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Chicago Rated Among Healthiest Cities In America. For Real.

By Stephen Gossett in News on Feb 21, 2017 10:31PM

Stereotypes of Bill Swerski-esque sausage devourers and calorie bomb pizza casseroles be damned. Chicago is one of America's top-ranking cities in terms of health and wellness metrics, according to a new ranking announced on Wednesday.

Spearheaded by CityHealth, an initiative that advocates for health-and-wellness policies around the country, the ranking awarded cities either a gold, silver or bronze medal—or none at all—based on nine criteria. Chicago was one of only five cities to earn the gold. (New York, Los Angeles, Boston and Washington, D.C. were the others.)

Cities were graded on how well they fulfilled the following policies:
- Paid Sick Days
- Universal, High-Quality Pre-Kindergarten
- Affordable Housing and Inclusionary Zoning
- Complete Streets
- Alcohol Sales Control
- Tobacco 21
- Clean Indoor Air
- Food Safety and Restaurant Inspection Ratings
- Healthy Food Procurement

"Policy is a powerful lever for leaders looking to make a difference in people's well-being and make their cities great places to live. We congratulate cities that have seized opportunities to lift all neighborhoods, and look forward to working together to enhance policy areas like paid sick days and public safety by regulating the density of alcohol retail outlets," said Dr. Shelley Hearne, CityHealth's principal investigator.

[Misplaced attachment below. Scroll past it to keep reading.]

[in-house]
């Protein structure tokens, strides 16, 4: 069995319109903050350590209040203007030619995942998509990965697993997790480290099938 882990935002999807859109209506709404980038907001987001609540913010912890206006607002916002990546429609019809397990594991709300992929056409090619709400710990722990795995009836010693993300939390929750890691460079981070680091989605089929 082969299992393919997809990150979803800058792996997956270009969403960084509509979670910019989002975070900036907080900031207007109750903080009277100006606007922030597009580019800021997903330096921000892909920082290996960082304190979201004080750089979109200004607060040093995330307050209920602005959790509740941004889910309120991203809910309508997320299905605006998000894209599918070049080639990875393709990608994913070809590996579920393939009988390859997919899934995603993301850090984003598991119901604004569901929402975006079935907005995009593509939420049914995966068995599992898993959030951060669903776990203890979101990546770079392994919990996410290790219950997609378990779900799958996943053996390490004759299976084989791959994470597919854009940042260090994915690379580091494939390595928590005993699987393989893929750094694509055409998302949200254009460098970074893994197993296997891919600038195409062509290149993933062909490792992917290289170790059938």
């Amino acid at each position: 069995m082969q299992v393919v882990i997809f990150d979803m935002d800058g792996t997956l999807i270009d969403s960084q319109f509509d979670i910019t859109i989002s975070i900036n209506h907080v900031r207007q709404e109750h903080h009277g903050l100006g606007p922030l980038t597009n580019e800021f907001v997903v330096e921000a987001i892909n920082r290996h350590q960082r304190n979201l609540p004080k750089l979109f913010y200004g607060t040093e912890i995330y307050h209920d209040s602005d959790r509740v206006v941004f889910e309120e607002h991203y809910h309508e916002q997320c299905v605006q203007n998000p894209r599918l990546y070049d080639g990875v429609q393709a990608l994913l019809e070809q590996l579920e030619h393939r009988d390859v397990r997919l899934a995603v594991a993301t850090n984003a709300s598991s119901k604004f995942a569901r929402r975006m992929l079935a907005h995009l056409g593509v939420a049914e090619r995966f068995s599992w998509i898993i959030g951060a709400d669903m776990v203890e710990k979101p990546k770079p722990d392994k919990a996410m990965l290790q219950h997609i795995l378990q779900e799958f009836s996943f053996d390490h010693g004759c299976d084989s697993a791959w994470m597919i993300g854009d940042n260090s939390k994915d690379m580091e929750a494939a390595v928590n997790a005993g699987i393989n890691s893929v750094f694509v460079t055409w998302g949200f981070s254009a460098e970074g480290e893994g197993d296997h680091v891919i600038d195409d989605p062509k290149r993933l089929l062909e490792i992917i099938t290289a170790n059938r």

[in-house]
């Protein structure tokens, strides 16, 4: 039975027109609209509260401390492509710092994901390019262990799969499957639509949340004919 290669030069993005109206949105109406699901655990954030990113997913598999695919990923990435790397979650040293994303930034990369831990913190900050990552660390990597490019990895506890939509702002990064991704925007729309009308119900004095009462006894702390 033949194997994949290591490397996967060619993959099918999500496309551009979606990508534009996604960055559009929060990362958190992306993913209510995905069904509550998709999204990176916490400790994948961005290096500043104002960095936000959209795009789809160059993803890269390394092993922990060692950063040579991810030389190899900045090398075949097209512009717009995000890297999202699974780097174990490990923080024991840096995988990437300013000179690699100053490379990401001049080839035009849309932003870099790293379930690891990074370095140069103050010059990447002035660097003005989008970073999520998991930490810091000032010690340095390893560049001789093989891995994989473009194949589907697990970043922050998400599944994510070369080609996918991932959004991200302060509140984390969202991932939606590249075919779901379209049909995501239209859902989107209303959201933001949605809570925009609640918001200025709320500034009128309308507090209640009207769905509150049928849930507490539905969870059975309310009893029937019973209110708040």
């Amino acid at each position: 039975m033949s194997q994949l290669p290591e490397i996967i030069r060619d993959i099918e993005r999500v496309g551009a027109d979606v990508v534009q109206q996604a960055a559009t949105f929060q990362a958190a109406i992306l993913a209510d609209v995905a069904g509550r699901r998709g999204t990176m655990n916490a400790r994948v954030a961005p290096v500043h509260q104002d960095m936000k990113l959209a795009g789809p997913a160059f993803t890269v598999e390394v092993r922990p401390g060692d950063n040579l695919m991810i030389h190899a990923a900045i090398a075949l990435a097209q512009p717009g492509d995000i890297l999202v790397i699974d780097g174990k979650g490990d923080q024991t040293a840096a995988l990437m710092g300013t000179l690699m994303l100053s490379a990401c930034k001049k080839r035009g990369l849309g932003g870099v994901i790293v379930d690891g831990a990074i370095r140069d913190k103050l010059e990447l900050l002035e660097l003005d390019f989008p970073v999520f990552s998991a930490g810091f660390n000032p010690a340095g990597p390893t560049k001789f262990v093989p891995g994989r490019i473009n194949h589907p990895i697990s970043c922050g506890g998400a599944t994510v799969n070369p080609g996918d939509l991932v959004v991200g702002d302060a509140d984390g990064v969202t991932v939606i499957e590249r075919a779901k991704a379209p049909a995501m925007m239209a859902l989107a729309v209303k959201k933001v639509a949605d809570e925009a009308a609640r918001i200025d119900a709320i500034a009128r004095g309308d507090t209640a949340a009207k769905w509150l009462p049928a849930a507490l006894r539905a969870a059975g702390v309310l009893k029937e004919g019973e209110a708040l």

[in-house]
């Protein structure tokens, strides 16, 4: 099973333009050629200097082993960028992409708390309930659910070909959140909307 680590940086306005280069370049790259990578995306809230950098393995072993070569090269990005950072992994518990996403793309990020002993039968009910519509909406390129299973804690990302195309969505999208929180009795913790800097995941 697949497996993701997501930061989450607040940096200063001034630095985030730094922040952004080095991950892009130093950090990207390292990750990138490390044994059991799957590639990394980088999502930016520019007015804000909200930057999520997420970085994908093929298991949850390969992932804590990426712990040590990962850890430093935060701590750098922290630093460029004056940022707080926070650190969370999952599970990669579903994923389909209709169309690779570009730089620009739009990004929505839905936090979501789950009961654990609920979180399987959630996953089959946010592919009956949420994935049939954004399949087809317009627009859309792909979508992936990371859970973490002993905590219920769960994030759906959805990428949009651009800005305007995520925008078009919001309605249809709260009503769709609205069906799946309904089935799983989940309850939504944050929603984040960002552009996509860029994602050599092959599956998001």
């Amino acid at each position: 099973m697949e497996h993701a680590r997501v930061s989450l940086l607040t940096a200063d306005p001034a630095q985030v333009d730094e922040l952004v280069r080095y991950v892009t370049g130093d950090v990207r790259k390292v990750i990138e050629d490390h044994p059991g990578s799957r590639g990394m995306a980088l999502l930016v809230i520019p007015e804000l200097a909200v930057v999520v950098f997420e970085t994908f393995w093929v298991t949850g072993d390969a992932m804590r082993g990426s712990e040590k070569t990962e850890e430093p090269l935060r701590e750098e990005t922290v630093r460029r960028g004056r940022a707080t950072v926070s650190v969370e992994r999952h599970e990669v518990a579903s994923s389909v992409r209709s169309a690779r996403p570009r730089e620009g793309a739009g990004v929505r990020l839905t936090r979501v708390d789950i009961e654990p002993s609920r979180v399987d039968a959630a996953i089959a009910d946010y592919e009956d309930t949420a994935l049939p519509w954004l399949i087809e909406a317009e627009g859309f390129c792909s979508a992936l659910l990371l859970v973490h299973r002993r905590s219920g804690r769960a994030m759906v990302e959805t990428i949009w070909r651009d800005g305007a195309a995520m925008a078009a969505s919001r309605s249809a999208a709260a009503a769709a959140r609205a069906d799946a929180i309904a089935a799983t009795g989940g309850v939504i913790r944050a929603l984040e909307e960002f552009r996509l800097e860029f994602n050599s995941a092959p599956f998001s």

"This report confirms what we already know: Chicago is leading the nation when it comes to developing and implementing policies that make a difference in the lives of our residents," said Mayor Rahm Emanuel in a statement.

Among the areas in which Chicago scored highest were indoor air quality and complete streets, which refers to policies that promote accord between motorists, pedestrians, cyclists and public transportation.

Chicago was ranked the most bike-friendly city in America last September by Bicycling magazine; and it was chosen as third best city for "active living" in a ranking in October.

The ranking hardly seems ideal, especially if, as experts urge, you consider Chicago violence from a public health perspective or examine the ways in which some of the city's most vulnerable go uninsured. But at least we're in the right direction on other counts.